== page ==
Can we add any two vectors? If not, why is that so?
I think this is not true, but I am not sure. My book says it is true, but I guess it is a misprint. For example, adding acceleration to velocity.
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I doubt if your textbook makes it explicit, but the only sacred tenet in here is to respect dimensional homogeneity. One can make no sense of the sum of quantities with different dimensions.
From the commentary to the question, the textbook in question appears to be a mathematics textbook rather than a physics textbook. In mathematics, any two elements of a vector space can be added to one another to yield another member of that space. This is one of the requisites of what it means for something to be a "vector" in mathematics. Specifically, a set of objects forms a vector space over a field if
Mathematicians typically don't worry about units. When they do, they would deem the space of velocity vectors and the space of acceleration vectors to be two very distinct spaces.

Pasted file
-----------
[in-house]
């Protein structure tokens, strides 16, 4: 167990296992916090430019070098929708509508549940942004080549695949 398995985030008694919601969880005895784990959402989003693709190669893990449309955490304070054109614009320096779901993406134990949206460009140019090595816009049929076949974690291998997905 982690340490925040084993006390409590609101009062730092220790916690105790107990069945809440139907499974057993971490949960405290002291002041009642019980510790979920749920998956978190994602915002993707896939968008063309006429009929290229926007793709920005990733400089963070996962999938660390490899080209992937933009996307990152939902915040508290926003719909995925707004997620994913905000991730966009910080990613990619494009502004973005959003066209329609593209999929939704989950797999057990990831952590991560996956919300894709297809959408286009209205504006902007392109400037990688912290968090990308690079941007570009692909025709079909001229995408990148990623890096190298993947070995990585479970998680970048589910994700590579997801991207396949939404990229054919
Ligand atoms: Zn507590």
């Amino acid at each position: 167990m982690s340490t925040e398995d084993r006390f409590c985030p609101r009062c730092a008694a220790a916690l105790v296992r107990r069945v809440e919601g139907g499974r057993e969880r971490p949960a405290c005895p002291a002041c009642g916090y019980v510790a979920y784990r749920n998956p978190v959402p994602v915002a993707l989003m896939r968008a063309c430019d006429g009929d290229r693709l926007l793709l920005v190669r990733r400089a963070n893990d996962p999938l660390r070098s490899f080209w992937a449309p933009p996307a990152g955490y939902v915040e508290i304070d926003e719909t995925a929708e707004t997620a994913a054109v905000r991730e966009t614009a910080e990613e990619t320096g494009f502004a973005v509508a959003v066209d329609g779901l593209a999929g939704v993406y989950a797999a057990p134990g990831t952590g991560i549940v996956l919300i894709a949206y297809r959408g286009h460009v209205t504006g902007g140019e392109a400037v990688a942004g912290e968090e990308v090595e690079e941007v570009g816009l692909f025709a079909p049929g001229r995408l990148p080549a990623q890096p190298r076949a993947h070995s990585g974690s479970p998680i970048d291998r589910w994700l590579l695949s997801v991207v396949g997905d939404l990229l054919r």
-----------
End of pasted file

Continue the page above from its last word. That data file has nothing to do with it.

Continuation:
Can we add any two vectors? My book says it is true For example, adding acceleration to velocity (seems impossible).
Quite simply, your book meant two vectors of the same type.
It's just that simple. As you thought, you can not add two vectors that are "different things"!
(If you're just getting started with vectors. Note that indeed vectors have a certain number of dimensions. Of course, you can't even add them at all if they have different dimensions!)
It's really just that simple. Much as you can't add "three apples and four oranges".
You can ague that you can add any vector, since you can look at a adding vectors with different units as other dimensions. So you example of adding velocity and acceleration, both in three spacial dimensions, will give you a six dimensional vector. An example of this would be phase space.
However usually those vectors with higher dimensions do not have any physical meaning, so in most formula the units of scalars and vectors you would add together will be the same.